Gas Infrastructure Operators welcome the legal proposal on energy infrastructure guidelines from the European Commission but call for policy makers not to stop there

Date

19 Oct 2011

Sections

Energy

Following the European Commission’s release of a proposal for an energy infrastructure regulation today, gas infrastructure operators welcomed the planned piece of legislation which focuses on the development of the appropriate infrastructure for the evolving energy world. “A low carbon economy can only happen, and indeed can be expedited, with gas playing a fundamental role. An efficient continent-wide gas infrastructure delivers energy quietly and invisibly to and across Europe”, said Jean-Claude Depail, GIE President, today.

“The initiative to tackle the burden that long lasting permitting procedures impose on the development of infrastructure projects is indeed an important issue,” according to Jean-Claude Depail. But it is also very important that efforts do not end at projects with priority status. When developing big import pipelines, LNG terminals or new storage facilities, the network to accommodate the gas has to be in place to avoid congestion. An improved permit granting process should become a best practice for all European projects and throughout all Member States and not only for those projects of declared common European interest.

It has to be ensured that the requirements in the Commission proposal lead to the building of the right infrastructure. A size threshold for projects to get the label of Project of Common Interest does not always help, says the GIE President as “Small but beautiful does exist”. The same is true for indicators to measure cross-border impact: “With a more and more integrated market it is hard to tell if a project helps one, two or more Member States as gas flows are likely to evolve in the long run.”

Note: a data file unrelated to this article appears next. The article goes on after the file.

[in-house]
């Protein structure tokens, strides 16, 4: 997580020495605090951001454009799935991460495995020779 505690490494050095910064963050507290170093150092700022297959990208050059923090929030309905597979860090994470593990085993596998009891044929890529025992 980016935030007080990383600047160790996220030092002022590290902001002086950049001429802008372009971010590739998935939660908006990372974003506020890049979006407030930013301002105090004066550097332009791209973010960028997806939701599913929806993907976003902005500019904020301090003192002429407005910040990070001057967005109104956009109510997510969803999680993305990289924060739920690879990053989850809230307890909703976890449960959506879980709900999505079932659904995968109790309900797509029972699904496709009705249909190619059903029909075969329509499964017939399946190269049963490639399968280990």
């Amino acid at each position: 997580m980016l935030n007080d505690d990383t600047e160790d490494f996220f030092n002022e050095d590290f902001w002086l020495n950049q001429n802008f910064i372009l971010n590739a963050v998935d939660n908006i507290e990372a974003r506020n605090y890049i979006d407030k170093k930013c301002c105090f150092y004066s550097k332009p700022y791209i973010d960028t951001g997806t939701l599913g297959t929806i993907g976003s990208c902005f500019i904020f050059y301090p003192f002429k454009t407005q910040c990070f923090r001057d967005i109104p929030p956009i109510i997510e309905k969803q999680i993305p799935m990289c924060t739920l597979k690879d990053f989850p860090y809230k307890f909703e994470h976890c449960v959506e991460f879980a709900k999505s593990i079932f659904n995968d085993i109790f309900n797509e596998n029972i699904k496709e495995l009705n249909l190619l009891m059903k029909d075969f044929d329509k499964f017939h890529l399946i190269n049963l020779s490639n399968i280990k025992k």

“Transmission, storage and LNG terminals contribute jointly to the European objectives of increased competition and security of supply”, the GIE President underlined. GIE is convinced that the regional groups proposed by the Commission have to be open for a flexible selection process, involving all stakeholders and the specificities and strategic aims of each region.

GIE acknowledges the Ten Year Network Development Plan developed by ENTSOG – the European Network for Gas Transmission System Operator under the Third Package – as a very good starting point to identify infrastructure needs. This has to be done in cooperation and in accordance with relevant stakeholders, and GIE is ready to get involved. “And then let market forces work, when building infrastructure. Policy interventions should happen only when and where absolutely necessary”, representatives from gas infrastructure operators broadly agreed.

Financing of infrastructure remains the biggest issue in the current challenging regulatory and economic environment. “Investors will only invest if they can be sure that policy makers see a strong role for gas in the future and that the regulatory frameworks stays stable”, said Jean-Claude Depail. Policy makers have to recognize the crucial role gas will play in a sustainable energy mix throughout all of their policy instruments. “If, for example, the future Energy Roadmap does not recognize the important role of gas, then the Infrastructure Package may not bring the desired effects. Investors will only invest in gas infrastructure, when they can be convinced that this infrastructure will still be filled with gas in 2050 and the years to come.”

Note to editors: Gas Infrastructure Europe (GIE) is the association representing gas transmission companies, storage system operators and LNG terminal operators in Europe. GIE has currently 70 members in 25 European countries.

Press Contact:

Astrid Dolak, T +32 2 209 05 08, M +32 496 126 951, E-mail: astrid.dolak@gie.eu

GIE - Gas Infrastructure Europe, avenue de Cortenbergh 100, B-1000, Brussels, www.gie.eu

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